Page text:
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Kennedy Verrett stands on top of a rock formation, playing a didjeridu — a long, wind instrument. Behind him are other desert rock formations and Joshua trees set against a clear, blue desert sky.
Kennedy Verrett, a music educator and composer who wrote music for SoundCheckEarth, plays the didjeridu at the site-specific immersive acoustic concert at Cap Rock in Joshua Tree National Park. The concert features five distinct movements played by 17 local and visiting musicians tucked away in their own space among the rocks. | Deborah Strong

SoundCheckEarth: A Desert Symphony at Joshua Tree

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    On a recent April weekend at Joshua Tree National Park, the desert weather displayed the wide range of moods and movements it is known for in springtime: a storm-borne wind howled through creosote and cold rain at sunrise on Friday morning then yielded to calm, 75 degree-sunshine Saturday afternoon offering up a gentle breeze that shifted and tickled itself through the massive granite boulders at Cap Rock, bringing along with it the scent of wildflowers and Joshua tree blossoms.
    It was all the perfect accompaniment and backdrop to SoundCheckEarth, a site-specific immersive acoustic concert composed by innovative composer and music educator Kennedy Verrett specifically for the Cap Rock site, a stunning location situated in a natural valley in the heart of the Park.

    David Yates sits in a small crook in between large rock formations, as he plays the didjeridu — a long, wind instrument. The didjeridu is pressed up to his lips and the other end is propped up on a rock. Yates is sitting in the shade, provided by the rock formation above him.
    David Yates sits in a small crook in between large rock formations, as he plays the didjeridu — a long, wind instrument. The didjeridu is pressed up to his lips and the other end is propped up on a rock. Yates is sitting in the shade, provided by the rock formation above him.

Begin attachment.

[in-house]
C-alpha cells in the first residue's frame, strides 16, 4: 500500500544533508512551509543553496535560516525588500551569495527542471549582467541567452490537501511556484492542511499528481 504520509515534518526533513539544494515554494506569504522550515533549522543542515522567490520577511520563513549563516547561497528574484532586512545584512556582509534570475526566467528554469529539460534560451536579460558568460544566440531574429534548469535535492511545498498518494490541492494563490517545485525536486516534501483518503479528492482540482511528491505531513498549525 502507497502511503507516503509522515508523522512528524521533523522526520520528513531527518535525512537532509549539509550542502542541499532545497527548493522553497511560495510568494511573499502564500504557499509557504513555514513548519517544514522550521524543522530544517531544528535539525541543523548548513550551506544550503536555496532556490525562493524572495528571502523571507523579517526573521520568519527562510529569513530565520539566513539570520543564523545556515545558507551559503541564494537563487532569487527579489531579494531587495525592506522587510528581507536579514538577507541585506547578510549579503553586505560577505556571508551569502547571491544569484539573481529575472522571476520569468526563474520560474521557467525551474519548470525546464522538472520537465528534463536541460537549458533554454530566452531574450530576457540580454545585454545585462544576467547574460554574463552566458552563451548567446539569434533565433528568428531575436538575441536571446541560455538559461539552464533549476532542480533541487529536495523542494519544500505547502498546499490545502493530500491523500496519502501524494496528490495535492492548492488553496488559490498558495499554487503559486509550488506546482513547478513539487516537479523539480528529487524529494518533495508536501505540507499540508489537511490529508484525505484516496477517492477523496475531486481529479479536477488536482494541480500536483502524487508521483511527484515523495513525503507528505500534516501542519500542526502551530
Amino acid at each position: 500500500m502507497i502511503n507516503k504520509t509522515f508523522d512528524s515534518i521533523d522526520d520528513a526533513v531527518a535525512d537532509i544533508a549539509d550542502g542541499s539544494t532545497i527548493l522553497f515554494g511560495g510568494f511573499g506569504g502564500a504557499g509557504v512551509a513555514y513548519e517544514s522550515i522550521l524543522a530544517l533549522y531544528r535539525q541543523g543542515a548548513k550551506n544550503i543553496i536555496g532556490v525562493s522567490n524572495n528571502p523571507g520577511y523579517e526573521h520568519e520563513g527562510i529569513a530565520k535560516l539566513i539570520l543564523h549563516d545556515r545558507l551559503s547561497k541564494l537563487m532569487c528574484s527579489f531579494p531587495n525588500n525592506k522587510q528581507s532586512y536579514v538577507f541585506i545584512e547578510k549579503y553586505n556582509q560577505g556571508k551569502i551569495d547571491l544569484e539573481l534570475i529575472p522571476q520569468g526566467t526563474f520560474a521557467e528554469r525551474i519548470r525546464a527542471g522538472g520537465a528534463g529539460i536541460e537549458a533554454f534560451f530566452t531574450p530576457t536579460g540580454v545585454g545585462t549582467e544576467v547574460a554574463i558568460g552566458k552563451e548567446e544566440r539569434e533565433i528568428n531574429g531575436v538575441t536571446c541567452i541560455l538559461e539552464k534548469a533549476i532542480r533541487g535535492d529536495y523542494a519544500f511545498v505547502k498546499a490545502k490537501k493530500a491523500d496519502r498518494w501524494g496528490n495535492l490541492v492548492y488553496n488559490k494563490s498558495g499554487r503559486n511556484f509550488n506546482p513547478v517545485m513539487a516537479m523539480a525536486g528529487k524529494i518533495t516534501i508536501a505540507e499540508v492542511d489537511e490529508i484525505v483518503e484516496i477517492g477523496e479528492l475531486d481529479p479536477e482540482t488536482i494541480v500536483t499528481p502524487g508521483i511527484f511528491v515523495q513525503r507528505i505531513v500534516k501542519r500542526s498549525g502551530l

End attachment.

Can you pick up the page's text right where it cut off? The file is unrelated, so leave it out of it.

1/3 David Yates plays the didjeridu in a small pocket in Cap Rock at Joshua Tree National Park for SoundCheckEarth. | Deborah Strong
    Archie Carey wearing a wide-brimmed straw hat and sunglasses sits on a chair and plays the bassoon, a long wind instrument that is held upright. A music stand is propped up in front of him as he looks on at the sheet music. Archie is playing the bassoon amidst large, rock desert formations. Desert flora grows in small nooks and crannies within the formation.
    Archie Carey wearing a wide-brimmed straw hat and sunglasses sits on a chair and plays the bassoon, a long wind instrument that is held upright. A music stand is propped up in front of him as he looks on at the sheet music. Archie is playing the bassoon amidst large, rock desert formations. Desert flora grows in small nooks and crannies within the formation.
    2/3 Archie Carey plays the bassoon in Cap Rock at Joshua Tree National Park for SoundCheckEarth. | Deborah Strong
    Emily Elkin is wearing a black zip-up hoodie, a black cap and sunglasses as she sits and plays a black cello. Emily is playing the cello in the middle of a desert, surrounded by rock formations and desert flora. In the foreground, branches of a desert bush partially cover Emily is she plays the cello.
    Emily Elkin is wearing a black zip-up hoodie, a black cap and sunglasses as she sits and plays a black cello. Emily is playing the cello in the middle of a desert, surrounded by rock formations and desert flora. In the foreground, branches of a desert bush partially cover Emily is she plays the cello.